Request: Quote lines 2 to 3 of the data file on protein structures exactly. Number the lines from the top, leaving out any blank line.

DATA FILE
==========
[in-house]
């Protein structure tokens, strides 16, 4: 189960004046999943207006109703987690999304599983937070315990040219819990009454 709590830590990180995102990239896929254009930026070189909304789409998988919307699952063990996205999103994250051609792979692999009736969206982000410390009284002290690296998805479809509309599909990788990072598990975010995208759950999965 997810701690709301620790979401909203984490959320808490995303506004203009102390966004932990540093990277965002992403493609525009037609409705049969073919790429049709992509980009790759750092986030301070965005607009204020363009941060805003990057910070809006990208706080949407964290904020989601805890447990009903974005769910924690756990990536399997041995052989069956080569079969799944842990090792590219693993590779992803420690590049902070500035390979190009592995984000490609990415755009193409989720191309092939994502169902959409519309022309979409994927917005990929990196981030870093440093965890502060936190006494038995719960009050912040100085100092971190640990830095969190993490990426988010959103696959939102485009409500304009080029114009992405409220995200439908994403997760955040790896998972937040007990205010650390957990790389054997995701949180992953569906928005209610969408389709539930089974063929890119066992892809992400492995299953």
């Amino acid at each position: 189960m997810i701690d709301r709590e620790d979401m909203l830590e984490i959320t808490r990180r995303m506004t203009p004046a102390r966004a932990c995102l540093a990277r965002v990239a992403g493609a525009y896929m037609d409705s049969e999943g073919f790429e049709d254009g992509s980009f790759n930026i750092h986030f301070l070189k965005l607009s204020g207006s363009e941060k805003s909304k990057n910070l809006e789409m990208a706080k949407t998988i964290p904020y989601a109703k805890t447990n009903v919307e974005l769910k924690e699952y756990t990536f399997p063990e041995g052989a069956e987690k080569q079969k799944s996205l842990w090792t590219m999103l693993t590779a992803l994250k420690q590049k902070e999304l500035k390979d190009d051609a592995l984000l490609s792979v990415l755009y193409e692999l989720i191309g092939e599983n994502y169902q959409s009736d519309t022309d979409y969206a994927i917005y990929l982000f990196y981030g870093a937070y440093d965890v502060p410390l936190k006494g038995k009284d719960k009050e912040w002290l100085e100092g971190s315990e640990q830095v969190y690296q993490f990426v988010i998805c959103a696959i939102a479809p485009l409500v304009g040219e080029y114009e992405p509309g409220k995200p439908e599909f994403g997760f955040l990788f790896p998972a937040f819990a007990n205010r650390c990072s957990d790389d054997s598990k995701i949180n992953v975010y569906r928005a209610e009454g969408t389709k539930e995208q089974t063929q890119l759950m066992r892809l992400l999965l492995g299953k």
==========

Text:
């Protein structure tokens, strides 16, 4: 189960004046999943207006109703987690999304599983937070315990040219819990009454 709590830590990180995102990239896929254009930026070189909304789409998988919307699952063990996205999103994250051609792979692999009736969206982000410390009284002290690296998805479809509309599909990788990072598990975010995208759950999965 997810701690709301620790979401909203984490959320808490995303506004203009102390966004932990540093990277965002992403493609525009037609409705049969073919790429049709992509980009790759750092986030301070965005607009204020363009941060805003990057910070809006990208706080949407964290904020989601805890447990009903974005769910924690756990990536399997041995052989069956080569079969799944842990090792590219693993590779992803420690590049902070500035390979190009592995984000490609990415755009193409989720191309092939994502169902959409519309022309979409994927917005990929990196981030870093440093965890502060936190006494038995719960009050912040100085100092971190640990830095969190993490990426988010959103696959939102485009409500304009080029114009992405409220995200439908994403997760955040790896998972937040007990205010650390957990790389054997995701949180992953569906928005209610969408389709539930089974063929890119066992892809992400492995299953």
């Amino acid at each position: 189960m997810i701690d709301r709590e620790d979401m909203l830590e984490i959320t808490r990180r995303m506004t203009p004046a102390r966004a932990c995102l540093a990277r965002v990239a992403g493609a525009y896929m037609d409705s049969e999943g073919f790429e049709d254009g992509s980009f790759n930026i750092h986030f301070l070189k965005l607009s204020g207006s363009e941060k805003s909304k990057n910070l809006e789409m990208a706080k949407t998988i964290p904020y989601a109703k805890t447990n009903v919307e974005l769910k924690e699952y756990t990536f399997p063990e041995g052989a069956e987690k080569q079969k799944s996205l842990w090792t590219m999103l693993t590779a992803l994250k420690q590049k902070e999304l500035k390979d190009d051609a592995l984000l490609s792979v990415l755009y193409e692999l989720i191309g092939e599983n994502y169902q959409s009736d519309t022309d979409y969206a994927i917005y990929l982000f990196y981030g870093a937070y440093d965890v502060p410390l936190k006494g038995k009284d719960k009050e912040w002290l100085e100092g971190s315990e640990q830095v969190y690296q993490f990426v988010i998805c959103a696959i939102a479809p485009l409500v304009g040219e080029y114009e992405p509309g409220k995200p439908e599909f994403g997760f955040l990788f790896p998972a937040f819990a007990n205010r650390c990072s957990d790389d054997s598990k995701i949180n992953v975010y569906r928005a209610e009454g969408t389709k539930e995208q089974t063929q890119l759950m066992r892809l992400l999965l492995g299953k």